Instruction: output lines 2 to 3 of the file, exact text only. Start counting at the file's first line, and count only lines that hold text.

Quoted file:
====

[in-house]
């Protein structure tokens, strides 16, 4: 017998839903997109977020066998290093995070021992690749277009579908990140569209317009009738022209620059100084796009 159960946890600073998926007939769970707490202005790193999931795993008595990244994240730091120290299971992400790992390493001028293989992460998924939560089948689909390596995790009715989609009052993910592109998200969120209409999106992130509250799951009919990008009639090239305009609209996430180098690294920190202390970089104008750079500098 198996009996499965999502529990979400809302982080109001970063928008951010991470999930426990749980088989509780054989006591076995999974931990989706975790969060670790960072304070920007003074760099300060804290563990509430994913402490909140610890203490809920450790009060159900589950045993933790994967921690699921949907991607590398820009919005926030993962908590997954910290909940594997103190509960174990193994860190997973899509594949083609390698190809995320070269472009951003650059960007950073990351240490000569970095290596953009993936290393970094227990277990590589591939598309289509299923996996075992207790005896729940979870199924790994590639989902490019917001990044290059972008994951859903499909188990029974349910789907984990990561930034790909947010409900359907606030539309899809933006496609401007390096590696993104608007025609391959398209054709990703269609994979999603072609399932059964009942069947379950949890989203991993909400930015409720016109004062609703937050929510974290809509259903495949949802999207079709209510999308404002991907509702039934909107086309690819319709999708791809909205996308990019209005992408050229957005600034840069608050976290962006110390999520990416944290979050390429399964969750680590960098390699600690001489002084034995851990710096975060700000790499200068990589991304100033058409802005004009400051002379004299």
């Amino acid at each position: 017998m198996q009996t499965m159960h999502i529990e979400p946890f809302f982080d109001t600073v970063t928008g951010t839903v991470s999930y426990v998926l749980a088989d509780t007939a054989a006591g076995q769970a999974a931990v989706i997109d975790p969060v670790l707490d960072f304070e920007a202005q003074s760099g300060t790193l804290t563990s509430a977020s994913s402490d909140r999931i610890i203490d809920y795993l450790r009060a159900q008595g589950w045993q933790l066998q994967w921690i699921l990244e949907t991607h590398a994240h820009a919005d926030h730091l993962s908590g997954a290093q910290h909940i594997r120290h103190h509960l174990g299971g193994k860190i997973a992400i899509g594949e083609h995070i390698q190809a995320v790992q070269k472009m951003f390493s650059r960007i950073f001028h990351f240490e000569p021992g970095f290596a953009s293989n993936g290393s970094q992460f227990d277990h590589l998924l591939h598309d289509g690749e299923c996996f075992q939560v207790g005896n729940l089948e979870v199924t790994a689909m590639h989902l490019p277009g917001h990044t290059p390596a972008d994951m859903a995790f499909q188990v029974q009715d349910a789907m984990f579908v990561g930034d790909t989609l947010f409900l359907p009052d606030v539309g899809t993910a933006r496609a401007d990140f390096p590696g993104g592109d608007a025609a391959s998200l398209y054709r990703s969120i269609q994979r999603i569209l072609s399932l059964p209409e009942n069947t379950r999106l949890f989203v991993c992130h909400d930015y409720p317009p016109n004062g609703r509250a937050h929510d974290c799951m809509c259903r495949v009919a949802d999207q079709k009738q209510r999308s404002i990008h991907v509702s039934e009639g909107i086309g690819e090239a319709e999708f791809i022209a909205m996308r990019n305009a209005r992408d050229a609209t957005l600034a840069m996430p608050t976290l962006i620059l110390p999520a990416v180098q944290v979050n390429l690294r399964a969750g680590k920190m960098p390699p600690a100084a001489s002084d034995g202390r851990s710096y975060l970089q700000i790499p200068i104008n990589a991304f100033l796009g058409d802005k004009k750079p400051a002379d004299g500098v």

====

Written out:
């Protein structure tokens, strides 16, 4: 017998839903997109977020066998290093995070021992690749277009579908990140569209317009009738022209620059100084796009 159960946890600073998926007939769970707490202005790193999931795993008595990244994240730091120290299971992400790992390493001028293989992460998924939560089948689909390596995790009715989609009052993910592109998200969120209409999106992130509250799951009919990008009639090239305009609209996430180098690294920190202390970089104008750079500098 198996009996499965999502529990979400809302982080109001970063928008951010991470999930426990749980088989509780054989006591076995999974931990989706975790969060670790960072304070920007003074760099300060804290563990509430994913402490909140610890203490809920450790009060159900589950045993933790994967921690699921949907991607590398820009919005926030993962908590997954910290909940594997103190509960174990193994860190997973899509594949083609390698190809995320070269472009951003650059960007950073990351240490000569970095290596953009993936290393970094227990277990590589591939598309289509299923996996075992207790005896729940979870199924790994590639989902490019917001990044290059972008994951859903499909188990029974349910789907984990990561930034790909947010409900359907606030539309899809933006496609401007390096590696993104608007025609391959398209054709990703269609994979999603072609399932059964009942069947379950949890989203991993909400930015409720016109004062609703937050929510974290809509259903495949949802999207079709209510999308404002991907509702039934909107086309690819319709999708791809909205996308990019209005992408050229957005600034840069608050976290962006110390999520990416944290979050390429399964969750680590960098390699600690001489002084034995851990710096975060700000790499200068990589991304100033058409802005004009400051002379004299």
């Amino acid at each position: 017998m198996q009996t499965m159960h999502i529990e979400p946890f809302f982080d109001t600073v970063t928008g951010t839903v991470s999930y426990v998926l749980a088989d509780t007939a054989a006591g076995q769970a999974a931990v989706i997109d975790p969060v670790l707490d960072f304070e920007a202005q003074s760099g300060t790193l804290t563990s509430a977020s994913s402490d909140r999931i610890i203490d809920y795993l450790r009060a159900q008595g589950w045993q933790l066998q994967w921690i699921l990244e949907t991607h590398a994240h820009a919005d926030h730091l993962s908590g997954a290093q910290h909940i594997r120290h103190h509960l174990g299971g193994k860190i997973a992400i899509g594949e083609h995070i390698q190809a995320v790992q070269k472009m951003f390493s650059r960007i950073f001028h990351f240490e000569p021992g970095f290596a953009s293989n993936g290393s970094q992460f227990d277990h590589l998924l591939h598309d289509g690749e299923c996996f075992q939560v207790g005896n729940l089948e979870v199924t790994a689909m590639h989902l490019p277009g917001h990044t290059p390596a972008d994951m859903a995790f499909q188990v029974q009715d349910a789907m984990f579908v990561g930034d790909t989609l947010f409900l359907p009052d606030v539309g899809t993910a933006r496609a401007d990140f390096p590696g993104g592109d608007a025609a391959s998200l398209y054709r990703s969120i269609q994979r999603i569209l072609s399932l059964p209409e009942n069947t379950r999106l949890f989203v991993c992130h909400d930015y409720p317009p016109n004062g609703r509250a937050h929510d974290c799951m809509c259903r495949v009919a949802d999207q079709k009738q209510r999308s404002i990008h991907v509702s039934e009639g909107i086309g690819e090239a319709e999708f791809i022209a909205m996308r990019n305009a209005r992408d050229a609209t957005l600034a840069m996430p608050t976290l962006i620059l110390p999520a990416v180098q944290v979050n390429l690294r399964a969750g680590k920190m960098p390699p600690a100084a001489s002084d034995g202390r851990s710096y975060l970089q700000i790499p200068i104008n990589a991304f100033l796009g058409d802005k004009k750079p400051a002379d004299g500098v």